So having just taken up trail running last spring, I'm wondering if you get more miles out of the trail shoes than road shoes before the insoles start breaking down? The surface being softer and all, I just wonder if the shoes structurally hold up longer? I love my shoes (North Face) and they only have about 120 miles on them now. They could potentially last me several years at this rate.
Go as long as you can, and then take another more step.
In my experience, it depends on the shoe. I only got about 300 miles out of my Mizuno's road or trail. I am currently wearing Inov-8s and am getting around 400 miles out of them. Some people are able to wear their shoes forever. A friend gets 500-600 miles out of the same style of Inov-8s. When I start getting a grumpy back and knees, it's usually time to rotate in a new pair.
Leslie Living and Running Behind the Redwood Curtain -------------
2016 Preliminary List:
Feb 13 - Hagg Lake 50k; Mar 19 - 4MPH Challenge; June 4 - Grasshopper Peak 30k; June 17 & 18 - Wild Rogue Relay; June 25 & 26 Western States Volunteer; July 23 - Pick Your Poison 24 Hr.
"You're a good man, Dad." "I'm a good man?" "The best . . ." Jim Gleason 04-13-1941 to 08-25-2015 Ultrarunnerpodcast
Trail Runner Nation
OK thanks for the input. I've never run in NF shoes before; so I guess I'll find out as I go along how well they hold up.
I don't like buying stuff.... so I tend to try to get a lot of miles out of my shoes.
I haven't run at all this year (boo), but I have about 930 miles on a pair of Adidas Adizero Tempos (mainly road and firm trails), 800 miles on some Mizuno Wave Inspires (road and trail) and 650 on some Mizuna Wave Mushas (again, a mix, but mainly trail).
I don't recommend trying to get 1000miles out of a pair of shoes, but it can be done. Once they are past about 500 miles, I tend to reserve them for easier runs on softer terrain and use my newer shoes for hard / road runs.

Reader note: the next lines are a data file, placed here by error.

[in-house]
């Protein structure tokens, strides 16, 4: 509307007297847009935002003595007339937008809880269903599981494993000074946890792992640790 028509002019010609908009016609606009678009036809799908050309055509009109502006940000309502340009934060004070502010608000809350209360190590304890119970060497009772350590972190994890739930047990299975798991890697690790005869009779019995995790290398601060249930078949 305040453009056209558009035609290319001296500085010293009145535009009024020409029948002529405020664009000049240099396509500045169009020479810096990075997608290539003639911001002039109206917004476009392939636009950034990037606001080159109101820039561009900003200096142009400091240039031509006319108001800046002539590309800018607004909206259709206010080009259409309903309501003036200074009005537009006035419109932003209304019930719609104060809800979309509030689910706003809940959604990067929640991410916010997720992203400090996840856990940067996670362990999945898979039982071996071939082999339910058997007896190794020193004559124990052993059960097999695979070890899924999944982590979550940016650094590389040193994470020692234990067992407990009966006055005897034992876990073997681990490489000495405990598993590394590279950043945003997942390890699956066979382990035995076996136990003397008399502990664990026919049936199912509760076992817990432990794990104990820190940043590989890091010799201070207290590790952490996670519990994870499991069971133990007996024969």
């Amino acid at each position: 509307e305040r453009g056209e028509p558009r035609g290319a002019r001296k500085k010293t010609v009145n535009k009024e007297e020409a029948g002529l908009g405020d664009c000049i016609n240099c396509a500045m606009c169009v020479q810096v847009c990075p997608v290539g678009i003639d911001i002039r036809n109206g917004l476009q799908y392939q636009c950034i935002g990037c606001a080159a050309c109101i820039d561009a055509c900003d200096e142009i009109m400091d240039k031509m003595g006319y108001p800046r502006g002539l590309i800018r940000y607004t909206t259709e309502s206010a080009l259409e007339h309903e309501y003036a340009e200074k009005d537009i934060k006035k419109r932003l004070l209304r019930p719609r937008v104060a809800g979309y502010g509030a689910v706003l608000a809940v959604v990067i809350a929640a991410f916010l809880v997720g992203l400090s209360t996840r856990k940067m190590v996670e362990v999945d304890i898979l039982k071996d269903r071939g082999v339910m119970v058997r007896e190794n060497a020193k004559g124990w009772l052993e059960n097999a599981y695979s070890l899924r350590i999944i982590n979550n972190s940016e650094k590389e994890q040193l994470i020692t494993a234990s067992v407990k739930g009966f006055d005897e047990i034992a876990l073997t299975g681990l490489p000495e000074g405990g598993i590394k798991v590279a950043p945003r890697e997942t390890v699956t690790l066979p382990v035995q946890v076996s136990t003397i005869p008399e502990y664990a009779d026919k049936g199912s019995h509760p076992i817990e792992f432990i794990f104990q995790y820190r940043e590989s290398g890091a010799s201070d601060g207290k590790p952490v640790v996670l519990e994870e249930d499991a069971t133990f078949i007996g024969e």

I have no idea. I wear em until the tread is gone, then figure it's time for a new pair. I don't rely on much cushioing though as I run in more minimalist shoes.
For me I wear out the uppers long before the soles are worn out of my trail shoes. Depending on the shoe I get 400+ miles on a pair. Some are close to 600 and still going strong for trail use. The trail surface I normally encounter is dirt, sand, packed sand and leaves though. If you encounter a lot of rocks, your mileage may definitely vary.
Run! Just Run!
Trail Runner Nation Podcast
under a rock
It's definitely harder to tell just by looking at tread wear with trail shoes. I look for uneven compression on the mid sole and of course the uppers tend to get beat up faster than the soles. I've only had one pair go over 400 miles but that is because I've been jumping around with shoe choices for awhile to try to find that perfect shoe that feels like home.
My trail shoes wear down in a completely different pattern than my road/treadmill shoes. I have been a wearer of Cascadias for several years (4 or 5 pairs), and the front tread wears down MUCH faster than the tread below my heels. In fact, it appears like it is un-touched. I tend to run on my toes when on trails.
My road/treadmill shoes wear down a bit more evenly, as I tend to strike the mid-foot first.
I use trail shoes on technical trails only and my road/treadmill shoes on roads (duh), treadmills (double duh), and rail-to-trail runs.
BT survivor since 2003. Trail runner since 2009.
I think brain surgery stimulated my running nerve and made me into a trail runner. I'm grateful for both.
running under the BigSky
for right or for wrong, I ditch my shoes after 500 miles- don't actually ditch them, but they are relegated to other duties
appearance wise they still look good at 500 miles- some tread wear, some fraying, but overall pretty decent
“Every morning in Africa, a gazelle wakes up, it knows it must outrun the fastest lion or it will be killed. Every morning in Africa, a lion wakes up. It knows it must run faster than the slowest gazelle, or it will starve. It doesn't matter whether you're the lion or a gazelle-when the sun comes up, you'd better be running.”